This is a self portrait created with charcoal and pastel. The purpose of it was to channel how I have been looking for fulfillment since moving here, and I wanted to do that by using a raw expression and colors that were used to communicate starting from square one again. I also used distortion of light to show the ups and downs of life, and how there are often standards of how one should be.

There is this idea of eventually finding fulfillment…making life perfect. This piece started out as me looking for that fulfillment and ended with me realizing that the idea of a perfect life is fake. It made me realize that I have to slow down and realize that the fulfillment is what I’m living now. Life is about the little things that make up the whole. The whole process of doing this piece was extremely eye-opening for me. I feel much more self-aware and confident after accepting this concept as my reality.


Kaleigh Whitesides, teenage daydream

A portrait of a woman smirking outdoors at night lit by the yellow street lamps. She is surrounded by a yellow haze.


I took this photo by accident, but I didn’t want to give it a certain meaning because it means more than one thing. It has a certain element of beauty that can not be defined by just one meaning, and I want my audience to conceptualize it for themselves and make their own meaning.


Jivan West, Can't See

A photo collage of a person in red and white at a tennis course during the night. They are in different dynamic poses.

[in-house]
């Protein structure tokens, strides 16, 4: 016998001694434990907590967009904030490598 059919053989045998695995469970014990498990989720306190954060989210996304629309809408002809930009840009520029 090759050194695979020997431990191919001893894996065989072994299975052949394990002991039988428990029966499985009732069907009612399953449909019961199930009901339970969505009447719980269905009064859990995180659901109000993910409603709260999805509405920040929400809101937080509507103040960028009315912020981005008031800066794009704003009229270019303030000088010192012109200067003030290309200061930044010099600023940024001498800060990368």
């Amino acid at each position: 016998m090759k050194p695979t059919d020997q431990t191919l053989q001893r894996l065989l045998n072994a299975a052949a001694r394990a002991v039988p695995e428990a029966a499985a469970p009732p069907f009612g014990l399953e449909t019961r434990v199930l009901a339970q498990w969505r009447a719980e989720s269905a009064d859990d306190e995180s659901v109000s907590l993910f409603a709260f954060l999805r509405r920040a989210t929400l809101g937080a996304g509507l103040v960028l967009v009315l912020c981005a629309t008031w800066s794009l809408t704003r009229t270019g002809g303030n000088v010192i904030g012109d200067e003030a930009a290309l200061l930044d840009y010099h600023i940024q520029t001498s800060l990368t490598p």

This collage is a part of series of photos that I made with two of my friends. We are all very creative so we frequently shoot random stuff together. For this shoot, I borrowed some strobes from a photographer who I intern with and we used the strobes as the only light source. For a location we chose an empty tennis court at night. We chose the tennis court to get more of a minimalist backdrop to the photos, which worked very nicely.

The farthest left photo was taken at the end of shoot. My friend who modeled was laying on the ground and I thought it would look great for the vibe of the shoot if she put her head down onto the court. The second and third images were taken at the beginning of the shoot and were meant to provide a sense of ambiguity as well as make the photos have a more disturbed feeling. The background photo was taken between shots and was not previously planned. I briefly looked over and thought backlighting would look very nice. I took a few photos backlit but ultimately chose this one as there is a very neutral look on the models face.

I put these images together to create somewhat of a lost feeling. Something vulnerable yet not hopeless. I think by placing these photos together in this collage I was able to do that.


Mollie McLean, drive

A young woman in a car leans her head to look out a car window. Only her face is lit.


You know that feeling you get when a sad song comes on when you’re driving and you look out the window and pretend like you’re in a music video? I think this photo captures that feeling.